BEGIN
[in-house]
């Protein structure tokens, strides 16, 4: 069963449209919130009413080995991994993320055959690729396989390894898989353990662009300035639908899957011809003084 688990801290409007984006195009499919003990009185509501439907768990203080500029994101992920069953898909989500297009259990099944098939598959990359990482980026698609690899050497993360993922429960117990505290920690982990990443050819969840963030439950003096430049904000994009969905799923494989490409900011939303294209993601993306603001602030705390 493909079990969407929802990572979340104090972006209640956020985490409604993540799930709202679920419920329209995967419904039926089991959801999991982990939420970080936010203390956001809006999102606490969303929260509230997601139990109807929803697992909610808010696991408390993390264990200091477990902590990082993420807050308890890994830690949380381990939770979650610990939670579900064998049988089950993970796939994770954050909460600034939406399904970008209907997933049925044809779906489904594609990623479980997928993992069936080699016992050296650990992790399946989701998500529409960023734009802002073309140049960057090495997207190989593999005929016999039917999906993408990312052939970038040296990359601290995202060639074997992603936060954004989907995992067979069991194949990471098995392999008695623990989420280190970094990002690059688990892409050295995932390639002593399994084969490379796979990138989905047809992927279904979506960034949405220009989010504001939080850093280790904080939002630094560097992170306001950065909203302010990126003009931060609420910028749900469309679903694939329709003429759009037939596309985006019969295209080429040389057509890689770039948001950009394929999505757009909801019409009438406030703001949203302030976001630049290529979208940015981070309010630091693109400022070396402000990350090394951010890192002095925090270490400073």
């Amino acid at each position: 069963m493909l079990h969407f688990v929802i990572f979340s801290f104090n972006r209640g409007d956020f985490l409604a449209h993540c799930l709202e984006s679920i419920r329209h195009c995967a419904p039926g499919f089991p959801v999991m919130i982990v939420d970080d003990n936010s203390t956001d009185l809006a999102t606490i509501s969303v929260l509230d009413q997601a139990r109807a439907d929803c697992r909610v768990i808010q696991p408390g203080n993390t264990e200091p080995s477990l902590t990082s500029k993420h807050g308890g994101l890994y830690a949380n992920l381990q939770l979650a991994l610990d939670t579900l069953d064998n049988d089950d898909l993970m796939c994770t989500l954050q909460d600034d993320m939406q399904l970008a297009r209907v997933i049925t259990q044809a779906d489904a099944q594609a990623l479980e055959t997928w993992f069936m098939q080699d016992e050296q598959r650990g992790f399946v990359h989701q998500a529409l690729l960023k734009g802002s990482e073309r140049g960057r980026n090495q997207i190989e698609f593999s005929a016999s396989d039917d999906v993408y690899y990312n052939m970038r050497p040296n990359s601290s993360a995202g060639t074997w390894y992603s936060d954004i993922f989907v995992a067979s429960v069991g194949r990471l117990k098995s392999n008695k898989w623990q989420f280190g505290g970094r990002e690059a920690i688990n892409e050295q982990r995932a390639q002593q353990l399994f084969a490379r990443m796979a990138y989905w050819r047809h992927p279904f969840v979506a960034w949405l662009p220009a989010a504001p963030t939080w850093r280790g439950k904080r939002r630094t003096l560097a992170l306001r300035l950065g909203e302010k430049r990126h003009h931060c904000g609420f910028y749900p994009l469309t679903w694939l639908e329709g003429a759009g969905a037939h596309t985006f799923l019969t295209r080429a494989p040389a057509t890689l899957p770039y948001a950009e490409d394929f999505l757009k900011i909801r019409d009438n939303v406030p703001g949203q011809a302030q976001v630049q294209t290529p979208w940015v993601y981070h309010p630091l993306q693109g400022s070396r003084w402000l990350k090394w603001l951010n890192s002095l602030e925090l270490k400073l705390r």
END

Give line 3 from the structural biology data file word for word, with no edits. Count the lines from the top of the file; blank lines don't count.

């Amino acid at each position: 069963m493909l079990h969407f688990v929802i990572f979340s801290f104090n972006r209640g409007d956020f985490l409604a449209h993540c799930l709202e984006s679920i419920r329209h195009c995967a419904p039926g499919f089991p959801v999991m919130i982990v939420d970080d003990n936010s203390t956001d009185l809006a999102t606490i509501s969303v929260l509230d009413q997601a139990r109807a439907d929803c697992r909610v768990i808010q696991p408390g203080n993390t264990e200091p080995s477990l902590t990082s500029k993420h807050g308890g994101l890994y830690a949380n992920l381990q939770l979650a991994l610990d939670t579900l069953d064998n049988d089950d898909l993970m796939c994770t989500l954050q909460d600034d993320m939406q399904l970008a297009r209907v997933i049925t259990q044809a779906d489904a099944q594609a990623l479980e055959t997928w993992f069936m098939q080699d016992e050296q598959r650990g992790f399946v990359h989701q998500a529409l690729l960023k734009g802002s990482e073309r140049g960057r980026n090495q997207i190989e698609f593999s005929a016999s396989d039917d999906v993408y690899y990312n052939m970038r050497p040296n990359s601290s993360a995202g060639t074997w390894y992603s936060d954004i993922f989907v995992a067979s429960v069991g194949r990471l117990k098995s392999n008695k898989w623990q989420f280190g505290g970094r990002e690059a920690i688990n892409e050295q982990r995932a390639q002593q353990l399994f084969a490379r990443m796979a990138y989905w050819r047809h992927p279904f969840v979506a960034w949405l662009p220009a989010a504001p963030t939080w850093r280790g439950k904080r939002r630094t003096l560097a992170l306001r300035l950065g909203e302010k430049r990126h003009h931060c904000g609420f910028y749900p994009l469309t679903w694939l639908e329709g003429a759009g969905a037939h596309t985006f799923l019969t295209r080429a494989p040389a057509t890689l899957p770039y948001a950009e490409d394929f999505l757009k900011i909801r019409d009438n939303v406030p703001g949203q011809a302030q976001v630049q294209t290529p979208w940015v993601y981070h309010p630091l993306q693109g400022s070396r003084w402000l990350k090394w603001l951010n890192s002095l602030e925090l270490k400073l705390r």